siRNA preparations in gene therapy of ovarian cancer
Affiliation and adress for correspondence

Department of Applied Pharmacy and Bioengineering, Medical University of Warsaw. Head: Professor Maciej Małecki, MD, PhD
Correspondence: Magdalena Pankowska, Department of Applied Pharmacy and Bioengineering, Medical University of Warsaw, Banacha 1, 02-097 Warsaw, www.farmacjamolekularna.edu.pl
The study was carried out within the frame of a project financed by the National Science Centre (DEC-2011/03/N/NZ1/00141).

Curr. Gynecol. Oncol. 2014, 12 (3), p. 197–205
DOI: 10.15557/CGO.2014.0017
ABSTRACT

According to statistics, ovarian cancer is the fourth cause of death due to gynecologic cancer. It results from late diagnosis of the disease, caused by the lack of characteristic symptoms, as well as from unsatisfactory treatment methods due to e.g. cell resistance to chemotherapy. The search for new therapies is still in progress. It is believed that preparations whose activity is based on RNA interference, i.e. gene silencing with the use of siRNA, are a promising group of new antineoplastic medications. Fire et al. were awarded the Nobel Prize for discovering this phenomenon. The phenomenon of siRNA interference in healthy cells is a natural protective mechanism. Genes are silenced in the cytoplasm with the use of the Dicer enzyme. siRNA gene preparations are delivered into cells with the use of viral methods such as AAV or adenoviruses, as well as non-viral methods e.g. with the use of liposomes. Clinical trials concerning siRNA preparations are now in the first phase. They are conducted on two gene preparations: CALAA-01 and siRNA nanomolecule directed against PLK1. In this paper attention was drawn to the therapeutic meaning of siRNA sequences in relation to the following genes: MDR1, VEGF, MMP, CD44, HER2, SHH, STAT. Both experimental and clinical studies give hope for the use of the described mechanisms in fight with ovarian cancer in the future.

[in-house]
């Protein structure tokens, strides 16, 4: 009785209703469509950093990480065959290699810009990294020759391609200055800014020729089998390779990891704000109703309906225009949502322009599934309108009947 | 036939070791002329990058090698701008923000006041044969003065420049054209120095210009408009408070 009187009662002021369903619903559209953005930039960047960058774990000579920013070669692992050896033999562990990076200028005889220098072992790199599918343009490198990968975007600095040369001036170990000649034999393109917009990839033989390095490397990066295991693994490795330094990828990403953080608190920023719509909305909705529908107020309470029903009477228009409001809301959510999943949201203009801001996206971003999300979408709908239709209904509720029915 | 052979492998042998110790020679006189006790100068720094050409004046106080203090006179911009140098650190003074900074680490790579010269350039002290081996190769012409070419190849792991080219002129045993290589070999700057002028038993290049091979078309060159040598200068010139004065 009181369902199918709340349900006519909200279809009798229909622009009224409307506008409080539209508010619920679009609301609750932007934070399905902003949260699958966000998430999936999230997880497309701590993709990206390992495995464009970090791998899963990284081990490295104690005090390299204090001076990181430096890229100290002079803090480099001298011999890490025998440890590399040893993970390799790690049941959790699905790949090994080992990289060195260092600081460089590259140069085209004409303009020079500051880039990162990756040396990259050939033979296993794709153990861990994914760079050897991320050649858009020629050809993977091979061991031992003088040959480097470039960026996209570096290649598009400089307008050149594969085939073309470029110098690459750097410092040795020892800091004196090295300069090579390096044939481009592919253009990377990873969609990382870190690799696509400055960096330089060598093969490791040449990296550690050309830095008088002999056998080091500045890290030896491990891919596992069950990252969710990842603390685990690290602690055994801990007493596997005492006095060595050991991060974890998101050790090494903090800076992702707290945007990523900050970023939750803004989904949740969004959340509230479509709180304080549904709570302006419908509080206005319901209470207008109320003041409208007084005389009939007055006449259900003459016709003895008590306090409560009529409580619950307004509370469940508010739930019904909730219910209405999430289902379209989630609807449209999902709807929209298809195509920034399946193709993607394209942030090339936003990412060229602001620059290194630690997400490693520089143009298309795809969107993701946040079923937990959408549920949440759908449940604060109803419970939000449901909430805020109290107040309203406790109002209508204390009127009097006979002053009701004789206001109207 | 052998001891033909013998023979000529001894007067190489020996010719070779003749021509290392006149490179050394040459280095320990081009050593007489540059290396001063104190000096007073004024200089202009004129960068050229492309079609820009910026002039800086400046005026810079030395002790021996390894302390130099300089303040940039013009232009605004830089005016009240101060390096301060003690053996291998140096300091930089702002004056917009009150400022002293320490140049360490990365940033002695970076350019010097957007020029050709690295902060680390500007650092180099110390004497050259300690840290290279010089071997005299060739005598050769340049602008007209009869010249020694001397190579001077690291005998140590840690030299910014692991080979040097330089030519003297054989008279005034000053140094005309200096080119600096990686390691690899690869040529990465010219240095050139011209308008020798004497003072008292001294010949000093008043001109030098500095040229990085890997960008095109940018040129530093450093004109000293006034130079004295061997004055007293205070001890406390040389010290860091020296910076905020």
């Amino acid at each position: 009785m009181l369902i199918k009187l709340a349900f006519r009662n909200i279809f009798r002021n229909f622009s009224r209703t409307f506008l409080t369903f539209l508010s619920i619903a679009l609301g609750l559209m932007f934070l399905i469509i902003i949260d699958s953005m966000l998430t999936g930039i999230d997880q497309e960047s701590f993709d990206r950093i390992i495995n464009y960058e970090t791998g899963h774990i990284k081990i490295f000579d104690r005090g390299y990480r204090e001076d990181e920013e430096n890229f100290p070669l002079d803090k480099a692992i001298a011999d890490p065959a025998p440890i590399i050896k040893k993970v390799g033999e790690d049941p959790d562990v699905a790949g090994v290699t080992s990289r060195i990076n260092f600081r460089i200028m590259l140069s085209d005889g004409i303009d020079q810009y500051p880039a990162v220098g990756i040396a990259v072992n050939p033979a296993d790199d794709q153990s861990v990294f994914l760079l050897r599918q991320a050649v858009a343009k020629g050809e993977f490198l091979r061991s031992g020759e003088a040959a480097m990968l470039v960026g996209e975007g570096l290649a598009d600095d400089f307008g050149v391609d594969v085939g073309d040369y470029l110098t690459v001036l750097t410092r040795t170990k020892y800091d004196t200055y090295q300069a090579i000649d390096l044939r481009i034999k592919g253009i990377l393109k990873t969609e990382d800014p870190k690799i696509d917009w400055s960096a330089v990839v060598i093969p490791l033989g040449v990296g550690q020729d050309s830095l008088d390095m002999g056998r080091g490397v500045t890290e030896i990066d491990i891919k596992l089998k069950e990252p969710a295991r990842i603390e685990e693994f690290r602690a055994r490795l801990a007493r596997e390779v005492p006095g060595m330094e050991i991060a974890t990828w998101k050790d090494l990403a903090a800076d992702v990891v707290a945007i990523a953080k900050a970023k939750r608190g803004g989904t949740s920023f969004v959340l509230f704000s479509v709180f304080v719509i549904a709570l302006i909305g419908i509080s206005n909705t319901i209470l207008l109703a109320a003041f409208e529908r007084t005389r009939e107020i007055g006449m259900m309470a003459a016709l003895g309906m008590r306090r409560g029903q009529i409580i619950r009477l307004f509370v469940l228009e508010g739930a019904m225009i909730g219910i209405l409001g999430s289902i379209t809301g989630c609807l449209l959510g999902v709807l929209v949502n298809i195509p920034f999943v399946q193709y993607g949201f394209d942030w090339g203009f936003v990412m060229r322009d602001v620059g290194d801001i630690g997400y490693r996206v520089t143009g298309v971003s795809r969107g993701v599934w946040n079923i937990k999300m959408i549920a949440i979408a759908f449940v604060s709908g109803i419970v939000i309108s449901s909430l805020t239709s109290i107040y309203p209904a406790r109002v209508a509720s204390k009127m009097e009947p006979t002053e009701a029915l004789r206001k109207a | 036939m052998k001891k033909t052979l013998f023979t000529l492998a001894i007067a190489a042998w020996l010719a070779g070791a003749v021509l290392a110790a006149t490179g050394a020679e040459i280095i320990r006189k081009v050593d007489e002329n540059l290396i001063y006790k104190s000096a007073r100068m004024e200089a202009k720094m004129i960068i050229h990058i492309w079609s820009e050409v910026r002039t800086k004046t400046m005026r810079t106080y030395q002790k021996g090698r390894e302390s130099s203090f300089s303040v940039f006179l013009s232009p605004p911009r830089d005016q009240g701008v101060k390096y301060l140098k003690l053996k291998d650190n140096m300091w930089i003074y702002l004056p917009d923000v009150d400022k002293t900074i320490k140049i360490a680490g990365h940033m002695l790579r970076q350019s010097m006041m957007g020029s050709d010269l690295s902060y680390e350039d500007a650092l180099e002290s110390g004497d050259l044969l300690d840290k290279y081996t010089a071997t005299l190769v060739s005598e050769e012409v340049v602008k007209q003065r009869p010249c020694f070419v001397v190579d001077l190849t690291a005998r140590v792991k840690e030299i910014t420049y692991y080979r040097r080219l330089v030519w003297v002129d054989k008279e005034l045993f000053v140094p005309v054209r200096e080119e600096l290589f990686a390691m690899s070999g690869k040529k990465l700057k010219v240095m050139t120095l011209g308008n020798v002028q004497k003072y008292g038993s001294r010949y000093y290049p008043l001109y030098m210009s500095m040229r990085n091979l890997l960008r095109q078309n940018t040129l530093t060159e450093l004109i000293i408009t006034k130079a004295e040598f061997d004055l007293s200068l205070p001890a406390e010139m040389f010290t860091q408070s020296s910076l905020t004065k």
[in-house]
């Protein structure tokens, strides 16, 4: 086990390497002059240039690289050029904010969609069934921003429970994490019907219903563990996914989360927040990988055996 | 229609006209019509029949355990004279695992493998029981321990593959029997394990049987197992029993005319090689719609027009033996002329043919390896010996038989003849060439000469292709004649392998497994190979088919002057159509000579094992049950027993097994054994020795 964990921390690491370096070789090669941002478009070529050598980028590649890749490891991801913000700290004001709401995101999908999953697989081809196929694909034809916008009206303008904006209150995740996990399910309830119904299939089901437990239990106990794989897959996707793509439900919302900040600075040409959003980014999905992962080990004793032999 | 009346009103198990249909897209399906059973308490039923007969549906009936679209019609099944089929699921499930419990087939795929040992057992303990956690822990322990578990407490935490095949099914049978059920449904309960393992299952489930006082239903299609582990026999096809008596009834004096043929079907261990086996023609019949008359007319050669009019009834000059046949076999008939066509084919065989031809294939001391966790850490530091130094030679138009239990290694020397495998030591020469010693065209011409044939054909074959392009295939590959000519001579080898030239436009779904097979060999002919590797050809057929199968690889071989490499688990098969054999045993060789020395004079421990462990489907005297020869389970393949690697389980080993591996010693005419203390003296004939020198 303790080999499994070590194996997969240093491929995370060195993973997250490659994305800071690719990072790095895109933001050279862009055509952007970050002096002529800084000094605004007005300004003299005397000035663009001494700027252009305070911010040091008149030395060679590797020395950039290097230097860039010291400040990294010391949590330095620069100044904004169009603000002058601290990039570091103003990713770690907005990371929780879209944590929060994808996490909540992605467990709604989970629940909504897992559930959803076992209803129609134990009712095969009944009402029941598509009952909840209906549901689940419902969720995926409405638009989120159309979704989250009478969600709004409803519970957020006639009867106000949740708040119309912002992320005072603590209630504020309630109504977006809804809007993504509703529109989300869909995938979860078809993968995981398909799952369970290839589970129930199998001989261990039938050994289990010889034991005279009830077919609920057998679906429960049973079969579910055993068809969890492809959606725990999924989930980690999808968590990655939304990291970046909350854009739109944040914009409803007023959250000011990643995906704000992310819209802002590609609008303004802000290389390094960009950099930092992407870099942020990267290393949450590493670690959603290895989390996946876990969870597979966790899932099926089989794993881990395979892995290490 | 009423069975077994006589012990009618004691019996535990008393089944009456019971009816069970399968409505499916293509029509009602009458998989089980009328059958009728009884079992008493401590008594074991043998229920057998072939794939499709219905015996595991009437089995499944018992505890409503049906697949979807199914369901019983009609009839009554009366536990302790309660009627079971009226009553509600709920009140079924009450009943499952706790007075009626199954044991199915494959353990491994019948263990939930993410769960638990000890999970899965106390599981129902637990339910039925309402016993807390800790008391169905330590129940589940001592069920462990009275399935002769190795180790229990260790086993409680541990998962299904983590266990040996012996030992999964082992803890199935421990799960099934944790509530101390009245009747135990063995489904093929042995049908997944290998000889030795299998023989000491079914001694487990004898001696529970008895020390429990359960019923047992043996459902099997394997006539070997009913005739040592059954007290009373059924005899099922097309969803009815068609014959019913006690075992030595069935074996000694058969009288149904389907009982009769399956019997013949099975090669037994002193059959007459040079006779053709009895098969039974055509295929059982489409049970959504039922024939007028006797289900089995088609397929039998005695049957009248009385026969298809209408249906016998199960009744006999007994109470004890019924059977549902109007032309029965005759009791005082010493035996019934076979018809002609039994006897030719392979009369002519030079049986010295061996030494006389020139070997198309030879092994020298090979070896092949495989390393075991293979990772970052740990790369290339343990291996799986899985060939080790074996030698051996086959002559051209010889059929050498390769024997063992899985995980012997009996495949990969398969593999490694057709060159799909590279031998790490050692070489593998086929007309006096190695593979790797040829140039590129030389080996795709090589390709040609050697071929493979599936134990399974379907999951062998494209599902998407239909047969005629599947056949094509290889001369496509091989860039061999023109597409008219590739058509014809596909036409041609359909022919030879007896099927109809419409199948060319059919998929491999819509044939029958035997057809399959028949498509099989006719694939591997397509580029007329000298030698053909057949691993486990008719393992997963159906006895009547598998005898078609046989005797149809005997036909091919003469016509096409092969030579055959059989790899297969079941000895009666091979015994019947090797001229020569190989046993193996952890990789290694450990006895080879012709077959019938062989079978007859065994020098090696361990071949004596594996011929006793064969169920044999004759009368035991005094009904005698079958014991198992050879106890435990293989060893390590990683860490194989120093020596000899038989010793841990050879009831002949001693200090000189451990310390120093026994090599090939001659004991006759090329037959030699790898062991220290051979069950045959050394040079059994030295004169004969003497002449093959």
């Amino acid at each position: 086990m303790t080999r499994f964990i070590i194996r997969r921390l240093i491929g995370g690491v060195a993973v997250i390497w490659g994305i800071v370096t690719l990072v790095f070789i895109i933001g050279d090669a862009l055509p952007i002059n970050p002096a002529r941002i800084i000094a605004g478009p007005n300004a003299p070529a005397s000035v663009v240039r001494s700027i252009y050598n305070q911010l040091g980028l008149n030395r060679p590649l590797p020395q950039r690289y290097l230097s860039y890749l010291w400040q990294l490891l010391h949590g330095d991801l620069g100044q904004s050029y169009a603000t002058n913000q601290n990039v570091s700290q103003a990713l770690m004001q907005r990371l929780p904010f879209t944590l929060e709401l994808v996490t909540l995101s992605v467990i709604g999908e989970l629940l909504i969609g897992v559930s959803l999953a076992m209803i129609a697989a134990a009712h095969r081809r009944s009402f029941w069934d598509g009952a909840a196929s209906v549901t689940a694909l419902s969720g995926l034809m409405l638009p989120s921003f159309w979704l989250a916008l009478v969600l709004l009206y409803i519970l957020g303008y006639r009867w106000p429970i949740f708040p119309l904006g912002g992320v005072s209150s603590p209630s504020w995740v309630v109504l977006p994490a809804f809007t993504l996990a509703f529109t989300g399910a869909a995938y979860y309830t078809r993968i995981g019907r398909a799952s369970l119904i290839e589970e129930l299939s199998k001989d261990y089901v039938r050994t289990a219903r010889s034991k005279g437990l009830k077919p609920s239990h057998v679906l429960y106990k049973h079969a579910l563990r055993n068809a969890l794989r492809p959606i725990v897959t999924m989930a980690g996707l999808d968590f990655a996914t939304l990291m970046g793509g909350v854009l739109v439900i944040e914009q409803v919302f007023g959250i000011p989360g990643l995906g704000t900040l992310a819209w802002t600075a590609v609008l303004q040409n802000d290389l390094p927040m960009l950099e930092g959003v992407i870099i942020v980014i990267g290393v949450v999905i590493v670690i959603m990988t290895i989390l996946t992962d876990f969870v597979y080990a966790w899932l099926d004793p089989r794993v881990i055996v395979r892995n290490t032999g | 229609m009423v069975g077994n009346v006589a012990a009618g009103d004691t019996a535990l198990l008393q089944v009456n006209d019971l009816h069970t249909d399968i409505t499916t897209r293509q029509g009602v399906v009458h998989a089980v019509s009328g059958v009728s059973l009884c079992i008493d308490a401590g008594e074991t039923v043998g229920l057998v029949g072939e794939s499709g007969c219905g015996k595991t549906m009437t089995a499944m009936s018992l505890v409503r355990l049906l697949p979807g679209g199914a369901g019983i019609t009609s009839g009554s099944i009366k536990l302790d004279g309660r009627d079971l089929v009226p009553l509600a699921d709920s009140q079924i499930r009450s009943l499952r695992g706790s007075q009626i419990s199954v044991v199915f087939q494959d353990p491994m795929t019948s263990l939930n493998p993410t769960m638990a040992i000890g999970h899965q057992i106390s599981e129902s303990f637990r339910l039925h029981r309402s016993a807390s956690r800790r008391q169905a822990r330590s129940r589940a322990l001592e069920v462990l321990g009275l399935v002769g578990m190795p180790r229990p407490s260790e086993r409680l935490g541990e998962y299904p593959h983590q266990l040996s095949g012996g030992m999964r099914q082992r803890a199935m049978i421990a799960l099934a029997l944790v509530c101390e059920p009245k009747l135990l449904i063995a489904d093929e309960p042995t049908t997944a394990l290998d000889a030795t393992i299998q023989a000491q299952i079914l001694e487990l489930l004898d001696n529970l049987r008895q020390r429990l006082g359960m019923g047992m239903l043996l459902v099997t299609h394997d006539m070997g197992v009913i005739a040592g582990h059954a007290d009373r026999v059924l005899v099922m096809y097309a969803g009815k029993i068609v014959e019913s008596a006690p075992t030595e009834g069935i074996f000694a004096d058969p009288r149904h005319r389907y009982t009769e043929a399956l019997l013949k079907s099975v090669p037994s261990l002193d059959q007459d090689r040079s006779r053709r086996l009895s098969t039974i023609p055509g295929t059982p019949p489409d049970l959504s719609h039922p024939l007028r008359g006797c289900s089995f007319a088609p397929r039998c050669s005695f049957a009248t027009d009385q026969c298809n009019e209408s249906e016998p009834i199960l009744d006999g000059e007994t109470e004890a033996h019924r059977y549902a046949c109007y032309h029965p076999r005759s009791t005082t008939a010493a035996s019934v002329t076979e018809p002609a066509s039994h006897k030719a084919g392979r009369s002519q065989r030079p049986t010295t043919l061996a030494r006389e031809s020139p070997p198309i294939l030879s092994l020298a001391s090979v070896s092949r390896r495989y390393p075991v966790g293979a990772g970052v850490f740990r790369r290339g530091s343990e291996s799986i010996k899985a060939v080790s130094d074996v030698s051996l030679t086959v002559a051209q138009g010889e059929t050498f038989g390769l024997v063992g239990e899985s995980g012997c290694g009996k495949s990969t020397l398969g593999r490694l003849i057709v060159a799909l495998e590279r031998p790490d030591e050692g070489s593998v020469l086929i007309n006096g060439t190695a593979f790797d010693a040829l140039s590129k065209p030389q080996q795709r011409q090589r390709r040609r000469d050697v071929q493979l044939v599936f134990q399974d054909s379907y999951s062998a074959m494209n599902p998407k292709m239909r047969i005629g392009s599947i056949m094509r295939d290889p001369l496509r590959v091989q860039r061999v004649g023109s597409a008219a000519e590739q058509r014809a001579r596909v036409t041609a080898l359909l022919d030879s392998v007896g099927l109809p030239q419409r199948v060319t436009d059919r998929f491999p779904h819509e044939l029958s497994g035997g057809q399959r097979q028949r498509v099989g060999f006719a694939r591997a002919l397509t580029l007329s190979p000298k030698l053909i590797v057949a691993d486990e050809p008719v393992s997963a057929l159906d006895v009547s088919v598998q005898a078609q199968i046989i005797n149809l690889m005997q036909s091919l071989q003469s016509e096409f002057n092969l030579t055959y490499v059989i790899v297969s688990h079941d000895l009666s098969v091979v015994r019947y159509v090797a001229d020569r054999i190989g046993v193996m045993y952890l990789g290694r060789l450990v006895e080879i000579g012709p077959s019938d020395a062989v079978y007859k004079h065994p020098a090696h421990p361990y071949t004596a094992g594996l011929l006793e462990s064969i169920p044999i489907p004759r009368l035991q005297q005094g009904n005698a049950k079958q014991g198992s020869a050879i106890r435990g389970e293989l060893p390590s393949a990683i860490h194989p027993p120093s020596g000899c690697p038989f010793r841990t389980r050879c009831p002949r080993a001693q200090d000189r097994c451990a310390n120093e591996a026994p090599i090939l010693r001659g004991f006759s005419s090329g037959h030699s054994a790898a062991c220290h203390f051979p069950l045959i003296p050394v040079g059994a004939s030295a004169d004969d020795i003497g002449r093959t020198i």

Keywords: siRNA, ovarian cancer, gene therapy, clinical research, chemoresistance